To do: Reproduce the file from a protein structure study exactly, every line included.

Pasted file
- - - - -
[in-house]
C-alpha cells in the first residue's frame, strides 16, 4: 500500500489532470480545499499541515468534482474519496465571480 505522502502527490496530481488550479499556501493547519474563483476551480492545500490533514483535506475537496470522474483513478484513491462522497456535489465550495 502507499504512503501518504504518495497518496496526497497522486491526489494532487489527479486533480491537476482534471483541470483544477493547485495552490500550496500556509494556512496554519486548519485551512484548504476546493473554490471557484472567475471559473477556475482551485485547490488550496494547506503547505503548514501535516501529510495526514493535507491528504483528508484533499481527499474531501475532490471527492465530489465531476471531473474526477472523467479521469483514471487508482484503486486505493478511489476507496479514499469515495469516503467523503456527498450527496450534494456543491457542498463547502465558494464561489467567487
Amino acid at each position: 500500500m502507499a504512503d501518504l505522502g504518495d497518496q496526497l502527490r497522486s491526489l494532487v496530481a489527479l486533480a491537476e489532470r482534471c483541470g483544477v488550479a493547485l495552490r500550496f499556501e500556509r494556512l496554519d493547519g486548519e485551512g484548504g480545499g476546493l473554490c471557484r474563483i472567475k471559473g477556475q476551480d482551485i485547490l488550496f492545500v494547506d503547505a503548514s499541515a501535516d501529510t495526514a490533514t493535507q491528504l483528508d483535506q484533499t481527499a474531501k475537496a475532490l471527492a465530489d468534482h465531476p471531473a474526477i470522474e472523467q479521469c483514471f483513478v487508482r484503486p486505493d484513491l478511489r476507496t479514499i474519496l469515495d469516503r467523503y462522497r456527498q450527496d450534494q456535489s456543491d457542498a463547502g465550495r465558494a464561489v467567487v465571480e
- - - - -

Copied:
[in-house]
C-alpha cells in the first residue's frame, strides 16, 4: 500500500489532470480545499499541515468534482474519496465571480 505522502502527490496530481488550479499556501493547519474563483476551480492545500490533514483535506475537496470522474483513478484513491462522497456535489465550495 502507499504512503501518504504518495497518496496526497497522486491526489494532487489527479486533480491537476482534471483541470483544477493547485495552490500550496500556509494556512496554519486548519485551512484548504476546493473554490471557484472567475471559473477556475482551485485547490488550496494547506503547505503548514501535516501529510495526514493535507491528504483528508484533499481527499474531501475532490471527492465530489465531476471531473474526477472523467479521469483514471487508482484503486486505493478511489476507496479514499469515495469516503467523503456527498450527496450534494456543491457542498463547502465558494464561489467567487
Amino acid at each position: 500500500m502507499a504512503d501518504l505522502g504518495d497518496q496526497l502527490r497522486s491526489l494532487v496530481a489527479l486533480a491537476e489532470r482534471c483541470g483544477v488550479a493547485l495552490r500550496f499556501e500556509r494556512l496554519d493547519g486548519e485551512g484548504g480545499g476546493l473554490c471557484r474563483i472567475k471559473g477556475q476551480d482551485i485547490l488550496f492545500v494547506d503547505a503548514s499541515a501535516d501529510t495526514a490533514t493535507q491528504l483528508d483535506q484533499t481527499a474531501k475537496a475532490l471527492a465530489d468534482h465531476p471531473a474526477i470522474e472523467q479521469c483514471f483513478v487508482r484503486p486505493d484513491l478511489r476507496t479514499i474519496l469515495d469516503r467523503y462522497r456527498q450527496d450534494q456535489s456543491d457542498a463547502g465550495r465558494a464561489v467567487v465571480e